Previous research highlights different factors that might contribute to the negative effects of urbanization on bat species. For instance, while for some species, prey seems easily accessible in cities due to the large number of insects attracted by streetlamps19,22, artificial light at night (ALAN) may negatively affect foraging behavior, roosting, and hibernation of other species4,23,24,25. Also, obligate tree roosting bats might not find enough opportunities in urban environments. However, at the same time, man-made structures, such as buildings, roofs and tunnels (artificial roosts) with their warmer microclimatic conditions, may benefit species which are not necessarily dependent upon tree roosts19. In addition, urban anthropogenic noise may affect the foraging success for some species, as noise frequencies often overlap with the frequencies of sounds emitted by bat prey3,26,27,28. Similarly, noise might affect communication with conspecifics by masking some bat species’ social calls26. Other factors that can affect bats in urban environments include roads29, predation by domestic animals30, or the urban heat31. Thus, on the one hand, ecological differences among species and the degree of a species’ ecological flexibility (plasticity) result in a different sensitivity towards human-induced disturbances. On the other hand, the presence and distribution of wildlife, including bat species, is largely affected by the intensity of anthropogenic land use (urbanization level)32,33,34,35.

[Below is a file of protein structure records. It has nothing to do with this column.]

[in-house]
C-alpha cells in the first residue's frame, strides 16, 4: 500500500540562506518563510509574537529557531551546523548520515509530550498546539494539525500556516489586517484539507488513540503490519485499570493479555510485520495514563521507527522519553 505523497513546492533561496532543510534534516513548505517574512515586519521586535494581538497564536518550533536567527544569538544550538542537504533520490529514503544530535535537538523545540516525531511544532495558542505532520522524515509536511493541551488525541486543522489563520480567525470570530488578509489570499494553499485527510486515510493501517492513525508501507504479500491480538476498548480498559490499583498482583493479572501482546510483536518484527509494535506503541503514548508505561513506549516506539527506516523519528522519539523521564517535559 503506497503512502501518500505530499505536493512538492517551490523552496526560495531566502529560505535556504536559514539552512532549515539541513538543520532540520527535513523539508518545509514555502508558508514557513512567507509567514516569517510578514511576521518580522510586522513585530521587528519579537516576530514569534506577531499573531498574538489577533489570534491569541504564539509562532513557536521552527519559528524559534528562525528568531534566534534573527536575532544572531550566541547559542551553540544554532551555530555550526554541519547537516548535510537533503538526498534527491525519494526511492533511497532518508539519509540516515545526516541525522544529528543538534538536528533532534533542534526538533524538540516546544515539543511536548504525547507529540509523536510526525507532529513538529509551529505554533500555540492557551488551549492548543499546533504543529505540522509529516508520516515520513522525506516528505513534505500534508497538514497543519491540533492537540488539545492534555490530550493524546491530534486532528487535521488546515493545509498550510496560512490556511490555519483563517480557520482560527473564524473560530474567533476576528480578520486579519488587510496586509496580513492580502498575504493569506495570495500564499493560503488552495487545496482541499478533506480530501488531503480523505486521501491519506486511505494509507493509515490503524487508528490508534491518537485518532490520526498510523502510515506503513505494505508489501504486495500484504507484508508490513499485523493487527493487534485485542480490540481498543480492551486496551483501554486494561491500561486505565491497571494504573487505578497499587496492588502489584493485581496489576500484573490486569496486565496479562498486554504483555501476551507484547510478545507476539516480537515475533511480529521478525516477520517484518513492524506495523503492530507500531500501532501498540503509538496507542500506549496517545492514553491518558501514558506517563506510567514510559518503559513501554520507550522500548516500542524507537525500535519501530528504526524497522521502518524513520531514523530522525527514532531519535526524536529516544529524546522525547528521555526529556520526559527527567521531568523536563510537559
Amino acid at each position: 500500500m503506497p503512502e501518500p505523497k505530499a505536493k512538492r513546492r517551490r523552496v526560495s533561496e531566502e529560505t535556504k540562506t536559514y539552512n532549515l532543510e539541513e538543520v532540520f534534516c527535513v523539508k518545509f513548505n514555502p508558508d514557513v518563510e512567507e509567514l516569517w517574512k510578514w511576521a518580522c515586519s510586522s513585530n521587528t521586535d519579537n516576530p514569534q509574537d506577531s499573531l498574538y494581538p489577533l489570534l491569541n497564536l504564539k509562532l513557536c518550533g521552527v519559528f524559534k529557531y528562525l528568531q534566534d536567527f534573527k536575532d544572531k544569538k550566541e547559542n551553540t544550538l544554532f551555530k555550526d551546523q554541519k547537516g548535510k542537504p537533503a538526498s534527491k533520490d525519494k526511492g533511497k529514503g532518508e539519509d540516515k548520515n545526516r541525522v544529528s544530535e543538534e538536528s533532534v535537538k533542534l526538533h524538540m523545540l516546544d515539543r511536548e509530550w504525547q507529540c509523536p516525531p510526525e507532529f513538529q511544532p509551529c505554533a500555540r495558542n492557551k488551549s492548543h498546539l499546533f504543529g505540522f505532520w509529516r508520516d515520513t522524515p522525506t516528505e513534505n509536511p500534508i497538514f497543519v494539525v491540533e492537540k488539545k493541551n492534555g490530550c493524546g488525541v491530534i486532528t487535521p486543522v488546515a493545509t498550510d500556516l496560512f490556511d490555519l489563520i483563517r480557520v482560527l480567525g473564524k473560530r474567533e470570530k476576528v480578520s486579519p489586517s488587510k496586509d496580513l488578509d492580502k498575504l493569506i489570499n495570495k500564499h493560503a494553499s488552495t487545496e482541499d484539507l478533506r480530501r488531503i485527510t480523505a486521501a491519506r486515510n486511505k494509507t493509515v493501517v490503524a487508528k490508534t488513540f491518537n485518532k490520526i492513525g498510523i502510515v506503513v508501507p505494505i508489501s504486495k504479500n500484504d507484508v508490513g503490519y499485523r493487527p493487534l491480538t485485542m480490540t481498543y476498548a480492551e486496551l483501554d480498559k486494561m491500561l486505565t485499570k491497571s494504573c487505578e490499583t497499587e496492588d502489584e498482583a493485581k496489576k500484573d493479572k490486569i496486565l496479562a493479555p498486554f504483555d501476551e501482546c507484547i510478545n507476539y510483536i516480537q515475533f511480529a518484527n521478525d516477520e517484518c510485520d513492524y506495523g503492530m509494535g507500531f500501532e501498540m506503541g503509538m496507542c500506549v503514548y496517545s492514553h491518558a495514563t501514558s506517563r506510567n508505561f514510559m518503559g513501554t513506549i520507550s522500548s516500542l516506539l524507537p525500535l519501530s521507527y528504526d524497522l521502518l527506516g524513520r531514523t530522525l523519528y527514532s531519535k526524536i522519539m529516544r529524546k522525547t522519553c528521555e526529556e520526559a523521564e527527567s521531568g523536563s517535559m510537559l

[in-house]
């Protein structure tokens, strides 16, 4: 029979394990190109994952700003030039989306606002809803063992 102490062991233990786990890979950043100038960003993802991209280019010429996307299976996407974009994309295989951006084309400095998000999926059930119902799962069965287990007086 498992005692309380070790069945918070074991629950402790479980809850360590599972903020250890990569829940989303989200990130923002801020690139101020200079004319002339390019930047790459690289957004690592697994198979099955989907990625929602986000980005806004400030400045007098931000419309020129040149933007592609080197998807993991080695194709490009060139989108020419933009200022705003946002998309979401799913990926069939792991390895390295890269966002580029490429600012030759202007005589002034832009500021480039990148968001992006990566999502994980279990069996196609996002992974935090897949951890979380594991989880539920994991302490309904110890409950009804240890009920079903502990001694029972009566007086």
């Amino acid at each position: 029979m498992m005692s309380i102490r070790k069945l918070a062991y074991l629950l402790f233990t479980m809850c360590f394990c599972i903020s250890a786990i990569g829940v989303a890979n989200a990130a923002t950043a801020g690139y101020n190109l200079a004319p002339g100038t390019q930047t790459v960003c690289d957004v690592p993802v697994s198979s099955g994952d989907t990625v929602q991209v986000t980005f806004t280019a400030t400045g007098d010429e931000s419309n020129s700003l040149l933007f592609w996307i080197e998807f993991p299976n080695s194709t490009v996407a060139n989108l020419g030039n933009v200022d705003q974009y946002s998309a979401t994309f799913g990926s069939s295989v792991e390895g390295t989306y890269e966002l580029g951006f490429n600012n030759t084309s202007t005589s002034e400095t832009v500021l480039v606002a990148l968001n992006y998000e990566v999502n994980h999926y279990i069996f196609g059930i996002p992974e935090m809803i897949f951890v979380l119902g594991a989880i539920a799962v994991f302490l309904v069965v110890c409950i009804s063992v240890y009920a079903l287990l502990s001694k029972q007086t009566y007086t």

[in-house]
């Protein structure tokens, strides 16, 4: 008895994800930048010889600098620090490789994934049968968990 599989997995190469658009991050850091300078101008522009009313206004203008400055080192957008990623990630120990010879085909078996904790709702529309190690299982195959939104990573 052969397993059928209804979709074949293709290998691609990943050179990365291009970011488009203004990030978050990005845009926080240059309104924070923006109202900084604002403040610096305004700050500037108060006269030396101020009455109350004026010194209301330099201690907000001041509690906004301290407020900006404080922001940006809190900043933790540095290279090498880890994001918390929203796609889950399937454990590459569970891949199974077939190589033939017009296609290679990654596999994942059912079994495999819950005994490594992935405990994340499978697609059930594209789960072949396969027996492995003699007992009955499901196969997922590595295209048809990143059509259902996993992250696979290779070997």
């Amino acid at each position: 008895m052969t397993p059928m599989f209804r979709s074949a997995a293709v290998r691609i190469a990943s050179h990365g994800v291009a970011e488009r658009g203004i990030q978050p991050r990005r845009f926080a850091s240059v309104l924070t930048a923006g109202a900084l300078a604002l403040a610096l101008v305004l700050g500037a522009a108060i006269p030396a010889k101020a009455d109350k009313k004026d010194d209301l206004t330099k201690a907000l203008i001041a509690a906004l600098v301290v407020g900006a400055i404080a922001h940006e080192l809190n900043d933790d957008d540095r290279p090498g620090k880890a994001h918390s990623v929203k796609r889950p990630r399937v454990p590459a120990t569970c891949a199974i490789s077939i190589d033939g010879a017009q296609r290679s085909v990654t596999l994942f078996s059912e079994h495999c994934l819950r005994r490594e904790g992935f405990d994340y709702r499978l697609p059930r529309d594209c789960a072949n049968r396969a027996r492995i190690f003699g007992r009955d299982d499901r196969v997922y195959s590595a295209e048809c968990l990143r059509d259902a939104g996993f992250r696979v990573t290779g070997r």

To better understand the relation between environmental variation and the structure (and function) of communities, ecologists have effectively studied natural gradients in the past36. Approaches to gradually investigate urban to rural differences in bat communities seem promising to reveal knowledge on the adaptability of different bat species to urbanization. Due to the nature of most cities, a classical gradient of land use intensity and biodiversity can rarely be found. While most cities are characterized by a highly transformed urban core, this center is rarely surrounded by symmetric rings of diminishing landscape modification. If this is nevertheless the case, the resulting array of natural and human-modified ecosystems within a metropolitan area can be conceived of as a readily measurable gradient of land use and a more complex gradient of urban effects37,38,39. In these cases, the gradient paradigm seems a useful tool for research on the ecological consequences of urbanization. For example, Berlin, Germany's largest city, offers particularly suitable conditions for studying the classic interplay between urbanization intensity and biodiversity due to its historical growth and spatial structure (metropolis surrounded by a low-population matrix).